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CDC Coronavirus Disease (COVID-19) Situation Summary
This is a rapidly evolving situation and CDC will provide updated information and guidance as it becomes available.
Updated March 26, 2020
CDC is responding to a pandemic of respiratory disease spreading from person-to-person caused by a novel (new) coronavirus. The disease has been named “coronavirus disease 2019” (abbreviated “COVID-19”). This situation poses a serious public health risk. The federal government is working closely with state, local, tribal, and territorial partners, as well as public health partners, to respond to this situation. COVID-19 can cause mild to severe illness; most severe illness occurs in older adults.
Situation in U.S.
Different parts of the country are seeing different levels of COVID-19 activity. The United States nationally is in the acceleration phase of the pandemic. The duration and severity of each pandemic phase can vary depending on the chara
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What Men and Women Lie to Their Doctor About
The TermLife2Go team surveyed 500 people to find out if they’ve ever lied to their doctors, and 23% said they have. Here are some of the white lies, stretched truths, and complete fictions they admit to telling:
46% lied about smoking habits.
43% lied about exercise (or lack thereof).
38% lied about drinking habits.
29% lied about their sexual partners.
These results don’t add up to 100% because some respondents admitted to lying about more than one thing.
Around 14% of Americans smoke, according to the CDC. We found it interesting that nearly that same percentage (a total of 10% of the 500 we surveyed) admitted to lying to their doctors about smoking.
Additionally, more men lied to doctors about alcohol consumption than women (50% men vs. 32% women). Interestingly, men are nearly twice as likely as women to binge drink (23% vs. 13%, respectively), according to the CDC. On the flip
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Research Links Neighborhood Characteristics with Women’s Use of Preventive Care
A study conducted by Columbia University School of Nursing shows where a woman lives influences her use of preventive health care more than her income or race/ethnicity or whether she is depressed. The study, “Psychological and neighborhood factors associated with urban women’s preventive care use,” was published in the December issue of Journal of Behavioral Medicine.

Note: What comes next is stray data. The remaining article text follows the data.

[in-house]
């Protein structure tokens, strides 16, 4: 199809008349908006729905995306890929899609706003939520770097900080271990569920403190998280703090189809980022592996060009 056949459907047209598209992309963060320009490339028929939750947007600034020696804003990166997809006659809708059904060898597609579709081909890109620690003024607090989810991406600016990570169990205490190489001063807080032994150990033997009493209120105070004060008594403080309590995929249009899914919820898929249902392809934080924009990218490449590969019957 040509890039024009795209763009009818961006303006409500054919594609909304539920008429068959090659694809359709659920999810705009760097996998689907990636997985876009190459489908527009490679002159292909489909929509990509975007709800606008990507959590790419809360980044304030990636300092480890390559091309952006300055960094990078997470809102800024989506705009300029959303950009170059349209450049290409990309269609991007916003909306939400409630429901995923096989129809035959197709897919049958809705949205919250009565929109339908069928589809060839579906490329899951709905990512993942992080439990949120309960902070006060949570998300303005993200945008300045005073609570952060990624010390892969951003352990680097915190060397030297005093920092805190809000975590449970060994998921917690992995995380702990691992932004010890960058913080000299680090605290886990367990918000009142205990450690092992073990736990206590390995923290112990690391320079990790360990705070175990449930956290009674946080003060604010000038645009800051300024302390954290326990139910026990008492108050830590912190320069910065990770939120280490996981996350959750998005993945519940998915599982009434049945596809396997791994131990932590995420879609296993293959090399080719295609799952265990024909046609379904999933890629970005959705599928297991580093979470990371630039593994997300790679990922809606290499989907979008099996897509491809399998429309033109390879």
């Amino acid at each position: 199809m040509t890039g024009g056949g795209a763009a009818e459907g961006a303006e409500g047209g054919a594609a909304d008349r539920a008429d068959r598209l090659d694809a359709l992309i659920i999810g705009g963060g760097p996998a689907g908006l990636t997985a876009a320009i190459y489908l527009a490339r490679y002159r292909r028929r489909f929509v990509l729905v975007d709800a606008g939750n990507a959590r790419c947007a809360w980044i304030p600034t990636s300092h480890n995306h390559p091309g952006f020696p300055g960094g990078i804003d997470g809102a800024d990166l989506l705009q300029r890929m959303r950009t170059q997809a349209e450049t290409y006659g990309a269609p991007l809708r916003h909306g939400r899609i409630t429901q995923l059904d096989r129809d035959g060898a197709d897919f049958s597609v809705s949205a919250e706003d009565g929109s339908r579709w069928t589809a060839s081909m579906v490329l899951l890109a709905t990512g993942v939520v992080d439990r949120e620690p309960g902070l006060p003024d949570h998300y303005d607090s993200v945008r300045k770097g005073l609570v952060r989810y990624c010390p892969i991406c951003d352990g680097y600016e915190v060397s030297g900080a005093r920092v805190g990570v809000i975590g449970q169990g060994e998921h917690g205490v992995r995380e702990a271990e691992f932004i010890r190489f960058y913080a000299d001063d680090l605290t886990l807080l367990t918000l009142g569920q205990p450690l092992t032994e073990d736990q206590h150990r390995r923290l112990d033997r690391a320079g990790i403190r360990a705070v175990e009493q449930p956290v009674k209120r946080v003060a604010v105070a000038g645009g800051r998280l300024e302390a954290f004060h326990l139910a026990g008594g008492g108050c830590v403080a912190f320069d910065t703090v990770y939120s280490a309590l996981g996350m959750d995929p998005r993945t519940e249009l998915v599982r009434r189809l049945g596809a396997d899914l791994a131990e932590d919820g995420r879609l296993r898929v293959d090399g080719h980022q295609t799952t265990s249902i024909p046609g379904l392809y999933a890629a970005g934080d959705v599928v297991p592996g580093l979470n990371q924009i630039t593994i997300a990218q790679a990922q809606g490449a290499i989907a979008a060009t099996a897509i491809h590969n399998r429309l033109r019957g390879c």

Specific neighborhood characteristics—such as affluence, residential stability, and perceptions of neighborhood support and stress—showed a significant association with women’s use of sex-specific preventive care (such as Pap smears, breast exams, and mammograms) and general preventive care (such as checkups, and blood pressure, and cholesterol checks), but neighborhoods themselves showed the strongest association, says Columbia Nursing lead investigator Cindy Veldhuis, PhD, a postdoctoral research fellow.
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5 Ways to Reduce Stress and Boost Immune System While Social Distancing
As COVID-19 continues to spread and we make lifestyle adjustments in response, the challenge is to maintain your mental and physical health in light of mounting stress. These strategies will help.
As social distancing becomes our new “norm” over at least the next several weeks, the pressures may be overwhelming. There are challenges finding childcare and keeping necessities stocked, never mind keeping yourself safe at work and out in the world. And how much disinfectant is enough, anyway? We all need to think about practical coping strategies while dealing with the COVID-19 pandemic. Here are five to employ today:
Use facts and precautions to manage your fear. The unknown can be scary and can overwhelm us. Fear can inflate negative thoughts, which leads to unhealthy stress. Ongoing stress releases hormones that get us ready for emergencies, but also severely depress our immune systems